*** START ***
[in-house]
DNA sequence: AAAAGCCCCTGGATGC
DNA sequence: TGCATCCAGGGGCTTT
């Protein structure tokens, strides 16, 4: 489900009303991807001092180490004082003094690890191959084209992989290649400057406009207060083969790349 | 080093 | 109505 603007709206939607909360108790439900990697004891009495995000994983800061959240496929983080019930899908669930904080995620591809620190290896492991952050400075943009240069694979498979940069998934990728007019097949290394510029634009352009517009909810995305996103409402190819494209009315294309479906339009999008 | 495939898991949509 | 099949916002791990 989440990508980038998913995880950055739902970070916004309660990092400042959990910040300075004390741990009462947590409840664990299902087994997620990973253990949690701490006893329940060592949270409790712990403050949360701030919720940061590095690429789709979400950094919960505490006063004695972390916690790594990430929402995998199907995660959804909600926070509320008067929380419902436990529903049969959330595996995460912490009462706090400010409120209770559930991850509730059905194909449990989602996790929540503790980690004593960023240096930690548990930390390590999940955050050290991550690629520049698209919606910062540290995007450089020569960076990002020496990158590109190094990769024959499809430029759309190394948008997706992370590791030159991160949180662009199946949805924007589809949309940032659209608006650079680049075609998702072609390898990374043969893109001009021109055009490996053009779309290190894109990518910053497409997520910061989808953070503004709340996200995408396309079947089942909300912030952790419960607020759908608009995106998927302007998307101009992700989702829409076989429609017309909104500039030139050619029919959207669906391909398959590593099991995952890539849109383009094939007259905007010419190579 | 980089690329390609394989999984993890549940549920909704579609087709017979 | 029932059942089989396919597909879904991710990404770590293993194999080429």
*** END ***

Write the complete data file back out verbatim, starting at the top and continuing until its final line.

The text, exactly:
[in-house]
DNA sequence: AAAAGCCCCTGGATGC
DNA sequence: TGCATCCAGGGGCTTT
């Protein structure tokens, strides 16, 4: 489900009303991807001092180490004082003094690890191959084209992989290649400057406009207060083969790349 | 080093 | 109505 603007709206939607909360108790439900990697004891009495995000994983800061959240496929983080019930899908669930904080995620591809620190290896492991952050400075943009240069694979498979940069998934990728007019097949290394510029634009352009517009909810995305996103409402190819494209009315294309479906339009999008 | 495939898991949509 | 099949916002791990 989440990508980038998913995880950055739902970070916004309660990092400042959990910040300075004390741990009462947590409840664990299902087994997620990973253990949690701490006893329940060592949270409790712990403050949360701030919720940061590095690429789709979400950094919960505490006063004695972390916690790594990430929402995998199907995660959804909600926070509320008067929380419902436990529903049969959330595996995460912490009462706090400010409120209770559930991850509730059905194909449990989602996790929540503790980690004593960023240096930690548990930390390590999940955050050290991550690629520049698209919606910062540290995007450089020569960076990002020496990158590109190094990769024959499809430029759309190394948008997706992370590791030159991160949180662009199946949805924007589809949309940032659209608006650079680049075609998702072609390898990374043969893109001009021109055009490996053009779309290190894109990518910053497409997520910061989808953070503004709340996200995408396309079947089942909300912030952790419960607020759908608009995106998927302007998307101009992700989702829409076989429609017309909104500039030139050619029919959207669906391909398959590593099991995952890539849109383009094939007259905007010419190579 | 980089690329390609394989999984993890549940549920909704579609087709017979 | 029932059942089989396919597909879904991710990404770590293993194999080429």